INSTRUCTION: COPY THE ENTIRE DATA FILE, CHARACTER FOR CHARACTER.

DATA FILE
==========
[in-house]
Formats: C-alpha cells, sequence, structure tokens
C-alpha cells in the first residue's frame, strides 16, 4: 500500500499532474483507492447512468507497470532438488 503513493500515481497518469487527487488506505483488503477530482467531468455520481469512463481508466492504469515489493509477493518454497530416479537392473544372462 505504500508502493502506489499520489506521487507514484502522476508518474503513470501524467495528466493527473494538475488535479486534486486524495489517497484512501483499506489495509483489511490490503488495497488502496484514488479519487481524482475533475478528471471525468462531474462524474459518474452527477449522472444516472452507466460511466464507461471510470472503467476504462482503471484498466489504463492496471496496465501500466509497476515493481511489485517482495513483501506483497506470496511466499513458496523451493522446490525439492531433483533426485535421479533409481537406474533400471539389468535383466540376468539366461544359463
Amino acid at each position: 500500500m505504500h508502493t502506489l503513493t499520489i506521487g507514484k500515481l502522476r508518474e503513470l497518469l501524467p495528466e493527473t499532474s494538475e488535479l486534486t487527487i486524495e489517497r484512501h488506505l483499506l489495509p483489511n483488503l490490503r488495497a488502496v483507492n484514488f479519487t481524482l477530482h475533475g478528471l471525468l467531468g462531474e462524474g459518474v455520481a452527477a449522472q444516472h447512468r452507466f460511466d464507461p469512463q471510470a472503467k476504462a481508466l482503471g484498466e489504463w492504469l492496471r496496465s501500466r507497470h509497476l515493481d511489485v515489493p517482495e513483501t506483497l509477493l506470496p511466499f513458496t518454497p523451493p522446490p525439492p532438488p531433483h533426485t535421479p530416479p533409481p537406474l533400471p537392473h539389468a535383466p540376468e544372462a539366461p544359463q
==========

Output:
[in-house]
Formats: C-alpha cells, sequence, structure tokens
C-alpha cells in the first residue's frame, strides 16, 4: 500500500499532474483507492447512468507497470532438488 503513493500515481497518469487527487488506505483488503477530482467531468455520481469512463481508466492504469515489493509477493518454497530416479537392473544372462 505504500508502493502506489499520489506521487507514484502522476508518474503513470501524467495528466493527473494538475488535479486534486486524495489517497484512501483499506489495509483489511490490503488495497488502496484514488479519487481524482475533475478528471471525468462531474462524474459518474452527477449522472444516472452507466460511466464507461471510470472503467476504462482503471484498466489504463492496471496496465501500466509497476515493481511489485517482495513483501506483497506470496511466499513458496523451493522446490525439492531433483533426485535421479533409481537406474533400471539389468535383466540376468539366461544359463
Amino acid at each position: 500500500m505504500h508502493t502506489l503513493t499520489i506521487g507514484k500515481l502522476r508518474e503513470l497518469l501524467p495528466e493527473t499532474s494538475e488535479l486534486t487527487i486524495e489517497r484512501h488506505l483499506l489495509p483489511n483488503l490490503r488495497a488502496v483507492n484514488f479519487t481524482l477530482h475533475g478528471l471525468l467531468g462531474e462524474g459518474v455520481a452527477a449522472q444516472h447512468r452507466f460511466d464507461p469512463q471510470a472503467k476504462a481508466l482503471g484498466e489504463w492504469l492496471r496496465s501500466r507497470h509497476l515493481d511489485v515489493p517482495e513483501t506483497l509477493l506470496p511466499f513458496t518454497p523451493p522446490p525439492p532438488p531433483h533426485t535421479p530416479p533409481p537406474l533400471p537392473h539389468a535383466p540376468e544372462a539366461p544359463q